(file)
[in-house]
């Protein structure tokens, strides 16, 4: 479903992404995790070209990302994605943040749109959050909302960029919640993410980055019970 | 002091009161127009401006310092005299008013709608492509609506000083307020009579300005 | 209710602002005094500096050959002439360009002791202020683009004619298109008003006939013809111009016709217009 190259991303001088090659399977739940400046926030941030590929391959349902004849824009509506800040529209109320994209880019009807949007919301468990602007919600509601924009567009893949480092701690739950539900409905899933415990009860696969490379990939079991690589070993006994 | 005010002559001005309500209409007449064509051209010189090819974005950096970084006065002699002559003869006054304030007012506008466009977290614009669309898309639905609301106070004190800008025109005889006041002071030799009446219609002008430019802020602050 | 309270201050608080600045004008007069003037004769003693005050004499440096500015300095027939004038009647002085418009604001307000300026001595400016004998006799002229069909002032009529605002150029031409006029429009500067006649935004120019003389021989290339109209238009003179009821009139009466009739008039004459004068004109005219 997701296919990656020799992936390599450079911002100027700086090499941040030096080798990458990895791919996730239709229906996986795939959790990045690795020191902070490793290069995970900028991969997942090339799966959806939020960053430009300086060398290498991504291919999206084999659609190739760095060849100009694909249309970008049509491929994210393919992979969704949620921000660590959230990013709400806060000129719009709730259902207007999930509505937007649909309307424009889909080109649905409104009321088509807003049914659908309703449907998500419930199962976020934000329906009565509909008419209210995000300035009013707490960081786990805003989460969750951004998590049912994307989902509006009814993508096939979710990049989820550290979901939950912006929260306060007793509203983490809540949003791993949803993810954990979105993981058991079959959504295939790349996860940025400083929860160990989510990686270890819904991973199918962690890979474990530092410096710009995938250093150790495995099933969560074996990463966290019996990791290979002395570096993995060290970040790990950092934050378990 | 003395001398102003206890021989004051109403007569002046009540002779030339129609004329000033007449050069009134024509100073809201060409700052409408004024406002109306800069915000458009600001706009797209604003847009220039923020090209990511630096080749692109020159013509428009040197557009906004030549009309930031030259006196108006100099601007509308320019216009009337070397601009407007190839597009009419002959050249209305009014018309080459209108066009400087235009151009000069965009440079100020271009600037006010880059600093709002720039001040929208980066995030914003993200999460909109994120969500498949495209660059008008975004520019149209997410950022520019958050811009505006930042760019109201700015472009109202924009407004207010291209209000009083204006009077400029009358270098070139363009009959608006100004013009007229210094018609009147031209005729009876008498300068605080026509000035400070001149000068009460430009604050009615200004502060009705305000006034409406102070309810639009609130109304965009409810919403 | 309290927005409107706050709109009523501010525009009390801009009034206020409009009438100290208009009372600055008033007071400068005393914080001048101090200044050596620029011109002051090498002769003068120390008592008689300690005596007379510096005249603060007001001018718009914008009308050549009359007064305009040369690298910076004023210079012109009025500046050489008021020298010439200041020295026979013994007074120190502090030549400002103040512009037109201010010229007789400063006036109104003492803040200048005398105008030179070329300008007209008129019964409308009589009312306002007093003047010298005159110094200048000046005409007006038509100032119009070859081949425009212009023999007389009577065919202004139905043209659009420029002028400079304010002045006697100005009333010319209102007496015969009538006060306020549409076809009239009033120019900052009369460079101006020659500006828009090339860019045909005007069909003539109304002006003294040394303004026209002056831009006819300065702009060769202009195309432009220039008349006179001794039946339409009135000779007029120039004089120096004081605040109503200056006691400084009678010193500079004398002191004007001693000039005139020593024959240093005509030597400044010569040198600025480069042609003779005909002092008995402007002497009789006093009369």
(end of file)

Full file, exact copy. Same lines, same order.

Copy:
[in-house]
């Protein structure tokens, strides 16, 4: 479903992404995790070209990302994605943040749109959050909302960029919640993410980055019970 | 002091009161127009401006310092005299008013709608492509609506000083307020009579300005 | 209710602002005094500096050959002439360009002791202020683009004619298109008003006939013809111009016709217009 190259991303001088090659399977739940400046926030941030590929391959349902004849824009509506800040529209109320994209880019009807949007919301468990602007919600509601924009567009893949480092701690739950539900409905899933415990009860696969490379990939079991690589070993006994 | 005010002559001005309500209409007449064509051209010189090819974005950096970084006065002699002559003869006054304030007012506008466009977290614009669309898309639905609301106070004190800008025109005889006041002071030799009446219609002008430019802020602050 | 309270201050608080600045004008007069003037004769003693005050004499440096500015300095027939004038009647002085418009604001307000300026001595400016004998006799002229069909002032009529605002150029031409006029429009500067006649935004120019003389021989290339109209238009003179009821009139009466009739008039004459004068004109005219 997701296919990656020799992936390599450079911002100027700086090499941040030096080798990458990895791919996730239709229906996986795939959790990045690795020191902070490793290069995970900028991969997942090339799966959806939020960053430009300086060398290498991504291919999206084999659609190739760095060849100009694909249309970008049509491929994210393919992979969704949620921000660590959230990013709400806060000129719009709730259902207007999930509505937007649909309307424009889909080109649905409104009321088509807003049914659908309703449907998500419930199962976020934000329906009565509909008419209210995000300035009013707490960081786990805003989460969750951004998590049912994307989902509006009814993508096939979710990049989820550290979901939950912006929260306060007793509203983490809540949003791993949803993810954990979105993981058991079959959504295939790349996860940025400083929860160990989510990686270890819904991973199918962690890979474990530092410096710009995938250093150790495995099933969560074996990463966290019996990791290979002395570096993995060290970040790990950092934050378990 | 003395001398102003206890021989004051109403007569002046009540002779030339129609004329000033007449050069009134024509100073809201060409700052409408004024406002109306800069915000458009600001706009797209604003847009220039923020090209990511630096080749692109020159013509428009040197557009906004030549009309930031030259006196108006100099601007509308320019216009009337070397601009407007190839597009009419002959050249209305009014018309080459209108066009400087235009151009000069965009440079100020271009600037006010880059600093709002720039001040929208980066995030914003993200999460909109994120969500498949495209660059008008975004520019149209997410950022520019958050811009505006930042760019109201700015472009109202924009407004207010291209209000009083204006009077400029009358270098070139363009009959608006100004013009007229210094018609009147031209005729009876008498300068605080026509000035400070001149000068009460430009604050009615200004502060009705305000006034409406102070309810639009609130109304965009409810919403 | 309290927005409107706050709109009523501010525009009390801009009034206020409009009438100290208009009372600055008033007071400068005393914080001048101090200044050596620029011109002051090498002769003068120390008592008689300690005596007379510096005249603060007001001018718009914008009308050549009359007064305009040369690298910076004023210079012109009025500046050489008021020298010439200041020295026979013994007074120190502090030549400002103040512009037109201010010229007789400063006036109104003492803040200048005398105008030179070329300008007209008129019964409308009589009312306002007093003047010298005159110094200048000046005409007006038509100032119009070859081949425009212009023999007389009577065919202004139905043209659009420029002028400079304010002045006697100005009333010319209102007496015969009538006060306020549409076809009239009033120019900052009369460079101006020659500006828009090339860019045909005007069909003539109304002006003294040394303004026209002056831009006819300065702009060769202009195309432009220039008349006179001794039946339409009135000779007029120039004089120096004081605040109503200056006691400084009678010193500079004398002191004007001693000039005139020593024959240093005509030597400044010569040198600025480069042609003779005909002092008995402007002497009789006093009369």